Walking the London LOOP - part 9

Due to abysmal weather, we moved our walk to Monday this weekend. That was not much of a problem as it was Easter Monday.

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We traveled back to Kingston and crossed the bridge over the Thames. Just before entering Bushy Park, we passed a perculiar few trees... they had loads of shoes in them! All a similar style as well. The first part through Bushy Park were open fields, and a few ponds with birds nesting in the reeds around it.

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After a while we crossed a road and ended up at the Woodland Gardens. They consist of two plantations, the Pheasentry Plantation and the Waterhouse Plantation. We had a few issues finding the entrance to the first one, as they had slightly changed the gates. Of course, I have now fixed that in OpenStreetMap. Both "Plantations" are quite different. The first one has more open spaces where the second one is much more dense woodland. In both plantations, everything was very much in bloom.

When leaving the plantations we proceeded through Bushy Park and went the wrong way. That wasn't really bad, as we ended up at the Water Gardens, which only recently opened the public.

After Bushy Park we were a bit thirsty and made a little detour to find a pub, The Windmill. The original idea was to have a quick meal there as well, but the menu was limited and the bar staff rather grumpy. We just stuck around for a pint, and made another detour to find lunch—the local Sainsbury's.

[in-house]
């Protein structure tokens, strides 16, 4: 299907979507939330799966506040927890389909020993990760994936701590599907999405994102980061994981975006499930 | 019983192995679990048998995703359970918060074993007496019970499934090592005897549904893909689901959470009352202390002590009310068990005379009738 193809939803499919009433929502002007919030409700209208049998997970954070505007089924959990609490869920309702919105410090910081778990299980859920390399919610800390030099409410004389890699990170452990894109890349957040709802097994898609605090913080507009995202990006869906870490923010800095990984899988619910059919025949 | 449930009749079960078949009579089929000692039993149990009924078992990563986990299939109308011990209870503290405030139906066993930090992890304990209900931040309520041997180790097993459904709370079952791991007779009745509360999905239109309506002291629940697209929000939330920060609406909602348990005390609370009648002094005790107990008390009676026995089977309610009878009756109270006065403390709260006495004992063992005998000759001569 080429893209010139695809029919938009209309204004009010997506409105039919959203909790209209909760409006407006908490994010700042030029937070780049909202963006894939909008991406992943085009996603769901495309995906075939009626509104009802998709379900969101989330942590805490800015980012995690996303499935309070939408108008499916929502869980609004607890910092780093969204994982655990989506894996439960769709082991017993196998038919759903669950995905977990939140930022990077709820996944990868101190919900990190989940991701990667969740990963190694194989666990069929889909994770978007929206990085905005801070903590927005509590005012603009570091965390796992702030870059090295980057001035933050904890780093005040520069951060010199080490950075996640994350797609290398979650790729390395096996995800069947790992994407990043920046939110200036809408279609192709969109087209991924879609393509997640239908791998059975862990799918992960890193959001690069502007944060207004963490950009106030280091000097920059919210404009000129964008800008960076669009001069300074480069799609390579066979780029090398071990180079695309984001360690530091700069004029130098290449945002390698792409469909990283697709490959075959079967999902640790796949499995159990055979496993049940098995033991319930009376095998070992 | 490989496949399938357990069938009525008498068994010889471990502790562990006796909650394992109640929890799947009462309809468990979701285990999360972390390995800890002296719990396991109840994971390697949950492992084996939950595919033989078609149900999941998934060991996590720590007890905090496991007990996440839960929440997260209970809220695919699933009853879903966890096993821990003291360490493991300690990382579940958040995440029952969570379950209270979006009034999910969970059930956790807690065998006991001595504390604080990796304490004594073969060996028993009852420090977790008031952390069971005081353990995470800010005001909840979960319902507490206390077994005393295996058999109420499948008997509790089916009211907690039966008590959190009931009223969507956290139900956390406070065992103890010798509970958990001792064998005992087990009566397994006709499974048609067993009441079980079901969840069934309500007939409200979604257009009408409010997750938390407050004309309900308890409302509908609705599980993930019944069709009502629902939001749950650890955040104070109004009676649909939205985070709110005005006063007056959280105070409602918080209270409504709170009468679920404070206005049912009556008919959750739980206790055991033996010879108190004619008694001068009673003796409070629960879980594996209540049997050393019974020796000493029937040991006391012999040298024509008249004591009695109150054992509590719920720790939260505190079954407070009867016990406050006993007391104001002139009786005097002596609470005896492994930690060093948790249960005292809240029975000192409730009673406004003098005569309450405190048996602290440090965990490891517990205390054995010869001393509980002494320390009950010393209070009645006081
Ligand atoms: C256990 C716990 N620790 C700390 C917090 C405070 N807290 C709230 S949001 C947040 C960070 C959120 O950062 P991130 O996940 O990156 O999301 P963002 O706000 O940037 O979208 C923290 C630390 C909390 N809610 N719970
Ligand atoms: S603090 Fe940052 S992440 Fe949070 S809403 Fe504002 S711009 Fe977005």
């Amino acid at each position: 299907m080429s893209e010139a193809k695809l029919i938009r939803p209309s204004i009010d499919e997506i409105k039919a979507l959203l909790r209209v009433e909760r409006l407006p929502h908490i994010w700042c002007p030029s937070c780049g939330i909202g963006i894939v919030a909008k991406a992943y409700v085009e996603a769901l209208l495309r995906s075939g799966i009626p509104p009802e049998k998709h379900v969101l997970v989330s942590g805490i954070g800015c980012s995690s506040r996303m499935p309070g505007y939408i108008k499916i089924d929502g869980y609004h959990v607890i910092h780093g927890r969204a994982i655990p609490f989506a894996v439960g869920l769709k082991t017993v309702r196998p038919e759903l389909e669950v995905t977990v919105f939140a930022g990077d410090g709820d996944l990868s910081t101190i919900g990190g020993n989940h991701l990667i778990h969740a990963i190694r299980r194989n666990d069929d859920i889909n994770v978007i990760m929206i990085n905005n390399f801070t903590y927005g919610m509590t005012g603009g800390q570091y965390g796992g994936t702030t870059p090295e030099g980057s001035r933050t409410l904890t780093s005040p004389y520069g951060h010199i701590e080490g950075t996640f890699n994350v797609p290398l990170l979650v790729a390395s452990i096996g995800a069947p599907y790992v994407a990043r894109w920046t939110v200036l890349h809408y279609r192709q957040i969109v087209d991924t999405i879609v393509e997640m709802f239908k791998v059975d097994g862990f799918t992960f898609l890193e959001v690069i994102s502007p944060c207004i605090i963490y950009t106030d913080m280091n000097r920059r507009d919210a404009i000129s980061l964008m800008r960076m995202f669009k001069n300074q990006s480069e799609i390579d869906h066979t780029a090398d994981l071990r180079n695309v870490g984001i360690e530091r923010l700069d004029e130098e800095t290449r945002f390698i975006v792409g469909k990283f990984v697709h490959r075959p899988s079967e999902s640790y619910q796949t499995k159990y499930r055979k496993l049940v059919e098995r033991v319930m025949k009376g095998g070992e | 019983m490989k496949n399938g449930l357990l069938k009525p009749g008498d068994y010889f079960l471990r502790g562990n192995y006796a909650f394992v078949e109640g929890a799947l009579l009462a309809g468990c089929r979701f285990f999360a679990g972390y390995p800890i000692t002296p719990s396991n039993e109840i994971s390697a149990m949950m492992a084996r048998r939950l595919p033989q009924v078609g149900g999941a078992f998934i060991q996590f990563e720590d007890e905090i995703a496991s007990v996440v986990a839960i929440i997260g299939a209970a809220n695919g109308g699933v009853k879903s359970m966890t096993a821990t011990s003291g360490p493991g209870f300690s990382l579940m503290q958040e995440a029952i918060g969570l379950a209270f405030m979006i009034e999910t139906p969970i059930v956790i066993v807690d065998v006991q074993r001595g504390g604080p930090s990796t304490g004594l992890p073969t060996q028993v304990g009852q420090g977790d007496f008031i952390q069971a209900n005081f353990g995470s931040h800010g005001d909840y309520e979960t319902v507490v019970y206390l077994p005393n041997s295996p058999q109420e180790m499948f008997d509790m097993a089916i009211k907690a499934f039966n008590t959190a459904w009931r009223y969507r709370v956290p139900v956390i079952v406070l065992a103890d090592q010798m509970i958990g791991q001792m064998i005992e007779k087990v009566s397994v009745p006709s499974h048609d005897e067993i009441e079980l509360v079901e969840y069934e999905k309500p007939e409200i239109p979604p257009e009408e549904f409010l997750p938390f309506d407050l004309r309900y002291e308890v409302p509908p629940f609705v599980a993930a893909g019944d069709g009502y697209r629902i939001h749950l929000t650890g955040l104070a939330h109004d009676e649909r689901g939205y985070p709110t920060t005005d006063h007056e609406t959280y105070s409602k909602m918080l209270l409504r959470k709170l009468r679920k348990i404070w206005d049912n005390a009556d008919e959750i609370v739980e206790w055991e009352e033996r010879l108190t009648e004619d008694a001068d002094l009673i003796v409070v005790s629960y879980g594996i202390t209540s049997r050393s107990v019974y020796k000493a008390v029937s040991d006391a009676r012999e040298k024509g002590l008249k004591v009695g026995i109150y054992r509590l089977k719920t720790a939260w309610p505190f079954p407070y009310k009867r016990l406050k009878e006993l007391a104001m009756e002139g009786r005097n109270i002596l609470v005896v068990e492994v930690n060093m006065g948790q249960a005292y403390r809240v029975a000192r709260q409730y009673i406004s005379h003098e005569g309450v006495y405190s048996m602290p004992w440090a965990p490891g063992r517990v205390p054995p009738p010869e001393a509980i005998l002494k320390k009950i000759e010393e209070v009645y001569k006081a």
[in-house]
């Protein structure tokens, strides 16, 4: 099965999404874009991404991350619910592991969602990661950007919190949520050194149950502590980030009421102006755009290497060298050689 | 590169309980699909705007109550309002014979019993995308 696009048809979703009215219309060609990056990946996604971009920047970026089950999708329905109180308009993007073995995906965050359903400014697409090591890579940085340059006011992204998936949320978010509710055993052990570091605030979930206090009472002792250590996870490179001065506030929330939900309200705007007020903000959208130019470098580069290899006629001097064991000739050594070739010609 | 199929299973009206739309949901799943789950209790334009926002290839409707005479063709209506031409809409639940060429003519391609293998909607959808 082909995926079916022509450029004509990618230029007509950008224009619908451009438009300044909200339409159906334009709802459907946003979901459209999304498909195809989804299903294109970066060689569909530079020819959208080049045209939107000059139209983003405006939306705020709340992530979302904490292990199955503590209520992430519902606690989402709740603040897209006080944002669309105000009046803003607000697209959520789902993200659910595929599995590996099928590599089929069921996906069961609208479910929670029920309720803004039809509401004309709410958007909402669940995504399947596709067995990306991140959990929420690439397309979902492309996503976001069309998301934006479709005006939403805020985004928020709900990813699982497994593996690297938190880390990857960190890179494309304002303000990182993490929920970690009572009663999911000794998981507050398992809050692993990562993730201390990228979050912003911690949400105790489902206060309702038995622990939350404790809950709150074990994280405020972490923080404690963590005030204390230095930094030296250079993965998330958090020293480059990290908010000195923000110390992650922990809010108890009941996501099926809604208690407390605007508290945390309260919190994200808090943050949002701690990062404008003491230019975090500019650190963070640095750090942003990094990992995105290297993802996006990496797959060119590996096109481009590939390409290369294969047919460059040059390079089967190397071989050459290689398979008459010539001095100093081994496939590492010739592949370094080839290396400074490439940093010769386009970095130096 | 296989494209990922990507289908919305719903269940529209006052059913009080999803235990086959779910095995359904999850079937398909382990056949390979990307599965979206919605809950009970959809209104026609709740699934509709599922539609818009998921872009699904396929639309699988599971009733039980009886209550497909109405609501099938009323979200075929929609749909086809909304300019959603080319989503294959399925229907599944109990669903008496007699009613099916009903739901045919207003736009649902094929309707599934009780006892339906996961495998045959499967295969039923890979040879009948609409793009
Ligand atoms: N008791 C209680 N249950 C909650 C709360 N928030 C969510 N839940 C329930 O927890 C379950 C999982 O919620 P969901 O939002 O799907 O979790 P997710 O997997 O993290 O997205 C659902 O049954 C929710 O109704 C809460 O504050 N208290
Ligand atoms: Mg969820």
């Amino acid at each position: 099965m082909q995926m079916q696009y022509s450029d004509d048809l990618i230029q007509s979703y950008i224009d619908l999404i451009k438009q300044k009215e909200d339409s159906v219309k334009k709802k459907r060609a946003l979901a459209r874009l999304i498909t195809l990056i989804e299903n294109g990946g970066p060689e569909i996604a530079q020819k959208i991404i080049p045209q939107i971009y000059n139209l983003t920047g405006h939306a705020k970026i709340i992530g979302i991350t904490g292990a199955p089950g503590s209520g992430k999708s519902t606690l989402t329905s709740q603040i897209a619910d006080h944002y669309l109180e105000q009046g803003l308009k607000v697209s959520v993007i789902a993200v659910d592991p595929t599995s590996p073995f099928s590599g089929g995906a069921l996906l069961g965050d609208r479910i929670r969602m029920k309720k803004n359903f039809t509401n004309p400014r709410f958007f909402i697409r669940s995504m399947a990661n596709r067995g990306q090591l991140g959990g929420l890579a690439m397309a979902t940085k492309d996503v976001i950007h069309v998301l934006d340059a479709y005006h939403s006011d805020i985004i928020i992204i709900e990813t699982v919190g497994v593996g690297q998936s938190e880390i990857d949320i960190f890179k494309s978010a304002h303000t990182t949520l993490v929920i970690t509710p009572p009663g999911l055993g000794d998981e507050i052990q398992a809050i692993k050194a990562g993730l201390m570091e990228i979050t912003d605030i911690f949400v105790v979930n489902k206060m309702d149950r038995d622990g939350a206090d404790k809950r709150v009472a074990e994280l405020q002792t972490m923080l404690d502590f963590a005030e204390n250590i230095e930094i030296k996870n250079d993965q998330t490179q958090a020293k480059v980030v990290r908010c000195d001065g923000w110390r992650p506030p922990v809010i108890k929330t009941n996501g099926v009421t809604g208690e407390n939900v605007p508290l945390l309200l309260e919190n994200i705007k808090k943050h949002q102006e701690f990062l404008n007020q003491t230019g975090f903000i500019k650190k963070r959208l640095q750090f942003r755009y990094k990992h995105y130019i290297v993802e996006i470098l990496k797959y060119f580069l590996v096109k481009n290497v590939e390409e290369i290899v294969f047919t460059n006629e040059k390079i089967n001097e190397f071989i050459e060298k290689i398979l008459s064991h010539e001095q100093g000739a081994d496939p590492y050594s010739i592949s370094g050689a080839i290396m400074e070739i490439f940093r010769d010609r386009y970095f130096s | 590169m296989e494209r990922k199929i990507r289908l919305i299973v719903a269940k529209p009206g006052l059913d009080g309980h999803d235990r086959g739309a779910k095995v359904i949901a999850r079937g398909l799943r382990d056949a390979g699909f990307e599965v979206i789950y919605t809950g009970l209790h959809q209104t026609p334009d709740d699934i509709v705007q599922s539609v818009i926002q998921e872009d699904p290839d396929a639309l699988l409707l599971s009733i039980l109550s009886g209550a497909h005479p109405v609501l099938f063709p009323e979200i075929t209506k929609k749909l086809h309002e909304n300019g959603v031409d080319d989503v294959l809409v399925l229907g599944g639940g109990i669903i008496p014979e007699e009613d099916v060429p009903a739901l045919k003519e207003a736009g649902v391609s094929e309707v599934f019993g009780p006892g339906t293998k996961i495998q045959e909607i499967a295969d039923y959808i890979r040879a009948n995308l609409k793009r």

After picking up lunch we followed a few residential streets and found the Crane River, past which we would walk for almost all of the rest of the walk.

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The park near the river had some good walking paths and it was also the place where we enjoyed our bought sandwiches, crisps and drinks on a bench, in the sun, with flocks of parakeets and airlines flying over.

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After a while we came upon the Shot Tower, where they previously made "shot" for guns. Near the Shot Tower is also the entrance to the Crane Park Nature Reserve which we probably should have visited as well, but didn't.

After another small stretch of road, we entered Hounslow Heath and from there on we continued through Brazil Mill Woods, Donkey Wood and the Causeway all the way to the Great South West Road. I think we were lucky that it was a Sunday, as there was nearly no traffic.

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The end of the walk was at Hatton Cross station, near the end of Heathrow's runway 09R/27L. You would probably not be surprised that many planes flew over!